I'd say write a review of the book & the previous mean interaction, your ethical questions surrounding it, and it will solve all problems. Then, send the journal with the review off to the meanie. Plus, it would be very human, and true, which is always nice.

Anonymous said...

I say Fuck em.

- Scott Pierce

(Canary's pretty hot btw)

Jonathan said...

I think Laurel has a fine solution. Write him very nicely and emphasize how deeply UNFAIR it would be to review his book, given the bad blood he created earlier.

A "nice" rejection actually creates some good will.

gina said...

Everyone has been addressing the first question, so I'll go with the second: maybe, but I think it has to do with those handcuffs you carry around.

Peter said...

I'm not a poet.

That being said, I am a writer. I think if you accept their work for review, you need to review it on its merits, and not on whatever piss fight you had with the author in the past. Likewise, I think your decision to review or not review should be based on whether it's the sort of work you would normally review, and whether you can give it a fair shake.

If you can't do that, then you're doing violence to your integrity as a writer and an editor.

That being said, the question of whether you remind this person of their past behavior is entirely separate. Personally, I'd say this is a pretty picayune thing to hold a grudge over. But that's me.

regards,
peterb

Peter said...

I agree most of the above: the two issues are separate. Revenge is a dish best served cold, or not at all: kill him with kindness and honesty. FW (who seems like a unfortunate & troubled person) might learn from it.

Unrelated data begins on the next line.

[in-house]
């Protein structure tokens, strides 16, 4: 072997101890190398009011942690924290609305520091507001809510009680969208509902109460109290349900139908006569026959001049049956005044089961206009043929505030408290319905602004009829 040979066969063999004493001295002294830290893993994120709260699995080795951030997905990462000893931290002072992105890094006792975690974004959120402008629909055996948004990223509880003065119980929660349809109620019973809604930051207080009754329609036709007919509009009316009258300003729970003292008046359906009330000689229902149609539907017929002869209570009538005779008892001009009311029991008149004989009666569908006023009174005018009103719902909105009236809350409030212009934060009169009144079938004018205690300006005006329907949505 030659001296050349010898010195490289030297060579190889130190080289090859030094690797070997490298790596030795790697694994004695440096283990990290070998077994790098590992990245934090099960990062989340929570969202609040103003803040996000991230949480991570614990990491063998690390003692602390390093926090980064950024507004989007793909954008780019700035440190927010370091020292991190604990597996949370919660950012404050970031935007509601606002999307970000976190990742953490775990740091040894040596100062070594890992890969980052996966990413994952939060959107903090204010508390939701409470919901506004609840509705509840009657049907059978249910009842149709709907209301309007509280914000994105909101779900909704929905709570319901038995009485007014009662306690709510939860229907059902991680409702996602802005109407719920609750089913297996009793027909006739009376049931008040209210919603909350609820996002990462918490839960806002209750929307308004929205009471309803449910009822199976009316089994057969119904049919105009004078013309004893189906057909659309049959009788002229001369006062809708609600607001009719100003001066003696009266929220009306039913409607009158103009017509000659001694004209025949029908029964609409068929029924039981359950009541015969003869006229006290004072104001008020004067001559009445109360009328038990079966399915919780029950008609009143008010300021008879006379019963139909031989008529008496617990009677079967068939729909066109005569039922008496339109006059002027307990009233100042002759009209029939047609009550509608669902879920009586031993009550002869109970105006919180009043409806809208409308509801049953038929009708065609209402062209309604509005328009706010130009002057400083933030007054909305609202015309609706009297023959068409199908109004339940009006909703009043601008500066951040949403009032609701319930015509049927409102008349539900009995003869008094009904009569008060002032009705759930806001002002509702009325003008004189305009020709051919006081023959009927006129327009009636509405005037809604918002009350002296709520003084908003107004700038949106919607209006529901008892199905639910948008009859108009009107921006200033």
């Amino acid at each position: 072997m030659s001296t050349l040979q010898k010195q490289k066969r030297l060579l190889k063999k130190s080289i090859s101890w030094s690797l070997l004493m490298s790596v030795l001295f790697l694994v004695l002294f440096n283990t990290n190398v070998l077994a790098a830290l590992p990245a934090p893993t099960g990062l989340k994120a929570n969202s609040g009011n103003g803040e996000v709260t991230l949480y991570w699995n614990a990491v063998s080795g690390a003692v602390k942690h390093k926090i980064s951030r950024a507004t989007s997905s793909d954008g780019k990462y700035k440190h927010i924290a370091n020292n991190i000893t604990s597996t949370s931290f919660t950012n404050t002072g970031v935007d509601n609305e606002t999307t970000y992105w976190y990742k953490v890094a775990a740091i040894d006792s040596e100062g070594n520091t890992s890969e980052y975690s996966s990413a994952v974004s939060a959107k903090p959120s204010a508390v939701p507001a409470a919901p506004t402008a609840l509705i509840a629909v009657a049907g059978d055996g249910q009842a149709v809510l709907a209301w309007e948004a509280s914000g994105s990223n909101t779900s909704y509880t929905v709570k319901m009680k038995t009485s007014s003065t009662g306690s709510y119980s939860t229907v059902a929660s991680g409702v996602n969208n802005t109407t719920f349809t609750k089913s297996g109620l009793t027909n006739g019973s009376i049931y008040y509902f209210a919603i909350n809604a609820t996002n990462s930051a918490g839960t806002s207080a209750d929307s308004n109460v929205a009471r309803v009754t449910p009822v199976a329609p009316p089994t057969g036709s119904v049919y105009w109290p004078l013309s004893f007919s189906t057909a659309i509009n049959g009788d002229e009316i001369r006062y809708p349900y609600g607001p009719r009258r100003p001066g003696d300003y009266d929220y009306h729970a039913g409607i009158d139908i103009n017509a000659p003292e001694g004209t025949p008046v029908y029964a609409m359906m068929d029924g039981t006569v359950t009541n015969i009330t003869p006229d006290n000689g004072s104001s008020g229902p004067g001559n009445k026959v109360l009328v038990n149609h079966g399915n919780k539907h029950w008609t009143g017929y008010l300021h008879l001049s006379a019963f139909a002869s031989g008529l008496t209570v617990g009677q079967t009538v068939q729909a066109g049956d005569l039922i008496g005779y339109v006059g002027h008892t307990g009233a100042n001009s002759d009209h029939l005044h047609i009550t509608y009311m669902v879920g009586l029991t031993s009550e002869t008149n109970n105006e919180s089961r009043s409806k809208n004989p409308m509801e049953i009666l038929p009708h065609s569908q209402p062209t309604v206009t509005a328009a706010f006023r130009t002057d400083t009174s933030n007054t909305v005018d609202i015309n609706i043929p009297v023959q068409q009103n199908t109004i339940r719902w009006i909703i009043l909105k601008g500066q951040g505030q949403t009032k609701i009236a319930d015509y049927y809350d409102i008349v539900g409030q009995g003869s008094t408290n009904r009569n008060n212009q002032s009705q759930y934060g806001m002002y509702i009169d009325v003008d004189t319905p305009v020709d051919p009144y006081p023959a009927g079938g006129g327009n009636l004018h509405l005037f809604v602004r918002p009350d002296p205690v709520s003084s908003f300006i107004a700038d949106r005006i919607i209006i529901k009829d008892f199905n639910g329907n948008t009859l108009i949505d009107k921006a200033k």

Laura Carter said...

Write back & say what you would say if you had forgotten about the previous incident...which you had until you were reminded, right? No special treatment, it only makes the memory worse for you, & perhaps for the other dude/gal. If in fact they will remember. Maybe they were just having a bad day.

A.R.B. said...

Treat his book as you would any other book. You are not like him / her, are you?

Alberto

Stuart Greenhouse said...

Tell us who it is. And then write the review the book deserves. That's what Dante would do.

That may be just my curiosity talking, though.

Ali Davis said...

I would like a bracelet that said What Would Dante Do?

Jesse said...

hey, listen up, this worked for me once, karma-wise. i got a snooty waitress around 4:30 a.m. over my first and only order of eggs benedict, then i gave her a disproportionately large tip as an insult. i say you gleam the review and then send him/her a reminder note that you remember his/her having slighted you.

about the other thing, if you really look like a cop? it must be some coded PC compliment. who tells you that, black people?

Jesse said...

then again, you could seemingly pass for law enforcement.

spoken by a white guy from Kansas.

but you're detective material in my book.

Jesse said...

as a former juvenile criminal, i will admit that you intimidate me...

can i get a review?!

Jesse said...

no, i don't guess all night diner exchanges convert well into poetry publishing and reviewing. but never serve cold revenge. they lie.